Selling your software is hard

    I'm sure you have read about a software unicorn and thought: I had this idea before, too! If I had built this, I would be a billionaire now!

    The hard truth is: An idea has no value–the value is all about the execution.

    Most people don't realize that and try to get a signed NDA before they even talk to you about the project. They want to protect their idea and think that they are the first one who had this idea. But that's rarely the case. If someone wants your signature to talk about their project, please read 7 Reasons I Won't Sign Your NDA Before a Coffee Meeting by Hartley Brody first.

    Back to your own product idea: Be sure that you have in your mind that building the software is not the hardest part. Yes, building software is not easy, but spreading the word about it and getting actual sales is much more difficult.

    I've built several SaaS platforms and multiple mobile apps, but until we released Flare and Tinkerwell, they haven't been successful. The software itself was excellent and solved a problem for me, but I had no audience or money to spread the word about the previous ones. It took me a while to understand this and focus on specific niches and people before building software.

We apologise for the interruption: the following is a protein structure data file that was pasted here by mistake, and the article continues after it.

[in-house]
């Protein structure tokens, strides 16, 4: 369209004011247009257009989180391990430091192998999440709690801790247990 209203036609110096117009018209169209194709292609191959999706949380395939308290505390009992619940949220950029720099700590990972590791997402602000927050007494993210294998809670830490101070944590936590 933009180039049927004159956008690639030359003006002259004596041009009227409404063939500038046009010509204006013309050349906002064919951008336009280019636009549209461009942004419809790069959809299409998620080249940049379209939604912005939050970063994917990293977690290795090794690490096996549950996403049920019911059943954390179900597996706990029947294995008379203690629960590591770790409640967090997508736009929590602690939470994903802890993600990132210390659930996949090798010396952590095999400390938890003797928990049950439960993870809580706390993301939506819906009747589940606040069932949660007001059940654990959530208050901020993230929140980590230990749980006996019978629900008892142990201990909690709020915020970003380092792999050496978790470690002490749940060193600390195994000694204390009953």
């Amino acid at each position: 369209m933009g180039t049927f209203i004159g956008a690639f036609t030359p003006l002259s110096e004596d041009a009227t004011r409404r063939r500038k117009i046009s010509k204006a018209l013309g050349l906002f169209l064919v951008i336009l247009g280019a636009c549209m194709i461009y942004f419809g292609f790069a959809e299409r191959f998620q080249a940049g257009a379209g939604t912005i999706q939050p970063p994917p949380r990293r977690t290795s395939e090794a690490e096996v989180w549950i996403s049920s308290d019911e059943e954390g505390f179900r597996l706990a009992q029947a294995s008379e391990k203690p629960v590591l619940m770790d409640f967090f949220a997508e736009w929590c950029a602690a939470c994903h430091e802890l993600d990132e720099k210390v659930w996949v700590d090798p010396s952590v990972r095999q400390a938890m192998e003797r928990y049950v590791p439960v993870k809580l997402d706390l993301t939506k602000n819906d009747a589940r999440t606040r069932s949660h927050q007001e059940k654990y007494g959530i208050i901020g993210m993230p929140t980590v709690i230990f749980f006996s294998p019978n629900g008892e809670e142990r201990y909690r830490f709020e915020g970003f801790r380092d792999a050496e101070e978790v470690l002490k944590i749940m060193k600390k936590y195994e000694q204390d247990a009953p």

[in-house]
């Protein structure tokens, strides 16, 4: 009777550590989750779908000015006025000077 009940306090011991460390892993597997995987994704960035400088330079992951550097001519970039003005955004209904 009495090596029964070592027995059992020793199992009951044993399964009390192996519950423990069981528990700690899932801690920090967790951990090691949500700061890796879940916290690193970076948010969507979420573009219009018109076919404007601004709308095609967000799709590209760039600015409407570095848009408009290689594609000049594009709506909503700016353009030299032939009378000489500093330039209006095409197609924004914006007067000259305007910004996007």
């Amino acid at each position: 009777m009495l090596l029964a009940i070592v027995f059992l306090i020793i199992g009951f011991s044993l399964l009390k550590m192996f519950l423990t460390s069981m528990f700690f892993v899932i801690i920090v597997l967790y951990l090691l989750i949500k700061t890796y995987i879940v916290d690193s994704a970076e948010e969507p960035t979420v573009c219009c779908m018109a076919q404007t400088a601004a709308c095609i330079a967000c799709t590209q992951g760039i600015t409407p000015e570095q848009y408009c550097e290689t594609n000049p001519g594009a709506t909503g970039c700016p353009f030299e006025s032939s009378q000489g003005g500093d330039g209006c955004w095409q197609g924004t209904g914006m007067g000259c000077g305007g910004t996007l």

An example of a company that built many products before the first one succeeded is Rovio–the company behind the well-know Angry Birds mobile game. They built more than 50 games before they succeeded.

    One thing that is a common trap is building more features if you don't have sales and you don't acquire more users. That is a common misunderstanding of software products. Your product has only a single purpose–all additional features add value to this purpose, but if there is no demand for the core feature of your product, you can build as many extending features as you want, this won't increase sales.

    This article reads like and advice to stop building software–but it's the opposite. Every product that you launch will increase your probability of changing your life. You'll learn many things with every new launch and if you keep doing it, you'll be successful eventually. Just keep in mind that after every launch, the work on marketing and sales starts, and if you don't like this part, get a partner who does.

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    Sebastian Schlein

    Sebastian Schlein

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